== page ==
|January 24, 2013
Dr. George Price draws parallels between cultures
By Lailani Upham
Dr. George Price spoke on perspective of race concept and displayed a photo he took of a cliff rock near Lolo Pass. “There are many places throughout the earth that hold colors of humanity in them,” Price explained to a group of nearly 100 during the Martin Luther King, Jr. week-long celebration at SKC. (Lailani Upham photo)
PABLO — Dr. George Price, University of Montana Native American Studies and History and African American Studies Professor, held an audience of over 60 people captivated on the topic of African American and Native people relationship in the history of U.S.
Price was the featured speaker for the Martin Luther King, Jr. week-long celebration at Salish Kootenai College.
The MLK, Jr. celebration has been ongoing for almost two decades.
Dr. Price has been teaching in Montana for just as long.
Price and his family has lived on the Flathead Reservation since 1985. He taught ten years at Two Eagle River School and three years at SKC; and has been teaching at the University of Montana for the past 14 years.
Price’s lecture covered a multitude of historical facts from the African American culture and Native cultures.
According to Price, there are some truths in history that are not told and many times responses to truths are not easily received – to say the least.
“Some never heard the truths of American history and say, ‘It can’t be true.’”
Price says he tells it like it is – and many of the time it can hurt a few feelings.
He touched a little on how Native peoples were slaves just as African Americans were slaves in the early formation of the U.S.
He explained how women and even warriors were captured to become slaves in the 1600’s.
In the late 1600’s through the 1770’s the Muskogee Indians had an under ground railroad that is not lectured through the schools across the U.S.
Kicking Horse Drum, a group of many tribes from the Kicking Horse Job Corps, imparts an honor song for Dr. Price before the lecture. (L to R drummers): Jeremy Eastman, Crow Tribe (red coat); Deangelo Sparrow, African American; Aarick Lameman, Navajo; Kyle After Buffalo, Blackfeet; and Luis Martin Del Campo, Latin Spanish. (L to R backup singers) Amerald Tsosie, Natalie Clark, Shebelynn Tate, Alyssa Two Eagle. (Lailani Upham photo)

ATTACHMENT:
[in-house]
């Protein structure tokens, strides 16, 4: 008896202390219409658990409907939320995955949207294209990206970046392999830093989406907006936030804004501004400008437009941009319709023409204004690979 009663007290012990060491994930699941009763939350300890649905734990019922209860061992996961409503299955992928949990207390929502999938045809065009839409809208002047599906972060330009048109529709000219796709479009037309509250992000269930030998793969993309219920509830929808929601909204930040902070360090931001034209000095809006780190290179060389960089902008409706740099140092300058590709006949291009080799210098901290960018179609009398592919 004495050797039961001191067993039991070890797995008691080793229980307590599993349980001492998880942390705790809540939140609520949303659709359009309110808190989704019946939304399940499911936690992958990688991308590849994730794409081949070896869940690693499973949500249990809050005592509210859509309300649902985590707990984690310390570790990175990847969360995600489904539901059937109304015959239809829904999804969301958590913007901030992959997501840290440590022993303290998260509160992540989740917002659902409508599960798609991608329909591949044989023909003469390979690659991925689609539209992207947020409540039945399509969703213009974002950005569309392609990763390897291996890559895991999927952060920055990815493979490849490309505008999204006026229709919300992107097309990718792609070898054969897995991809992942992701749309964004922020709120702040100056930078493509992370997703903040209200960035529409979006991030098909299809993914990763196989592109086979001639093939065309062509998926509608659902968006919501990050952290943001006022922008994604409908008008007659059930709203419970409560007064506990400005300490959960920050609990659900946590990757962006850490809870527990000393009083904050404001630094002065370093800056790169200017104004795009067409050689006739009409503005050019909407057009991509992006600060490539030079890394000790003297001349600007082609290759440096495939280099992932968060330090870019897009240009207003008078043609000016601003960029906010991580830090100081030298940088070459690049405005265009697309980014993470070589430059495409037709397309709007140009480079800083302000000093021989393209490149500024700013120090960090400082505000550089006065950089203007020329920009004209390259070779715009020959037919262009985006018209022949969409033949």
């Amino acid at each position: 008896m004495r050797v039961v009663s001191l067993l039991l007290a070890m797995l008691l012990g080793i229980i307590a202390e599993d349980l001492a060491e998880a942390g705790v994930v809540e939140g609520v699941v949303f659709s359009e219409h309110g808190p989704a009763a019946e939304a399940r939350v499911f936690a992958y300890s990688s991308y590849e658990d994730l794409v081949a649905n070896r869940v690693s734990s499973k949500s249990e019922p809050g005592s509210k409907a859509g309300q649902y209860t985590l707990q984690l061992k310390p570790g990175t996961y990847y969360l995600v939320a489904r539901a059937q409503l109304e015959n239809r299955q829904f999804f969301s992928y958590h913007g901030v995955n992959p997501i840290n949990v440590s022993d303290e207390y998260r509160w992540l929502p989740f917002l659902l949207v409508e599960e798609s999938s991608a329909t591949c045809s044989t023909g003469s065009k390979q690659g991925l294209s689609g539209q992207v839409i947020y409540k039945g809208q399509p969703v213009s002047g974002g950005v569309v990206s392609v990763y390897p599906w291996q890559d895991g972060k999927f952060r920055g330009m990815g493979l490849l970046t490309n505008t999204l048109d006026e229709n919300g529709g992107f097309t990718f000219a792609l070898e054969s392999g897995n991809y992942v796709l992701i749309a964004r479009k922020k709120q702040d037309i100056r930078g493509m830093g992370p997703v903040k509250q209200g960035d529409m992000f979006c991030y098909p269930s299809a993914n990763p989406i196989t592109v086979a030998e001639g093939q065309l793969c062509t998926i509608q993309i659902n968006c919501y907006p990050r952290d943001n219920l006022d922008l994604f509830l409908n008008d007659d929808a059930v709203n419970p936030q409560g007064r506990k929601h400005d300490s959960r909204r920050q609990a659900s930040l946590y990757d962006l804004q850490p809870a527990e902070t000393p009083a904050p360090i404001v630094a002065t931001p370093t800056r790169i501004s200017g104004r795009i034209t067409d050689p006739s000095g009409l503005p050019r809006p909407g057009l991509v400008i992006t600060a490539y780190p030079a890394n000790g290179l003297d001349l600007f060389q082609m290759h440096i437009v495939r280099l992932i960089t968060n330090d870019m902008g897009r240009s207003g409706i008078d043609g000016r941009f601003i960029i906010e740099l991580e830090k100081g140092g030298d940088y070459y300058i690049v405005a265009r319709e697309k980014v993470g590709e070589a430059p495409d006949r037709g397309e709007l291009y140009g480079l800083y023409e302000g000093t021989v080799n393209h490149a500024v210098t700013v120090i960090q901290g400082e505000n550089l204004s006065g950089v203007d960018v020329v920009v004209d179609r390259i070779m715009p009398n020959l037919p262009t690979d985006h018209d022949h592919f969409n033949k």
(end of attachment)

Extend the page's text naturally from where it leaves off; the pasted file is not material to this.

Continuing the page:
History books provide a clear understanding of the Underground Railroad system used to smuggle African Americans slaves out of the south to the north – but not common knowledge is the fact that Indian tribes had done the same, he said.
Price also pointed out we all come from the earth and have shades of skin color that originate from the shades in certain rocks.
“There are many places throughout the earth where the colors of humanity are in them.”
Indigenous stories tell of the human existence coming from dirt, rock and sand that are also not taught in the schools, he explained.
Price asked if our genetics make up our identity. He displayed a table of labels people put on themselves in mixed culture and tends to categorize their own identity.
One either identifies with the African American side or the Native side or neither or both, he explained.
In relation to the history of both Native and African American, Price indicated the atrocities of both cultures reached the heart of Dr. King through a quote he read from Dr. King’s book, “Where Do We Go From Here?” The book was published shortly before King’s death, “In dealing with the ambivalence of white America, we must not overlook another form of racism that was relentlessly pursued on American shores: the physical extermination of the American Indian. The South American example of absorbing the indigenous Indian population was ignored in the United States, and systematic destruction of a whole people was undertaken. The common phrase, ‘The only good Indian is a dead Indian,’ was virtually elevated to national policy. Thus the poisoning of the American mind was accomplished not only by acts of discrimination and exploitation but also by the exaltation of murder as an expression of the courage and initiative of the pioneer. Just as Southern culture was made to appear noble by ignoring the cruelty of slavery, the conquest of the Indian was depicted as an example of bravery and progress.”
Price expressed standing up for justice in regards to the Idle No More movement, “You do it because it’s right. When people are in need – you respond.”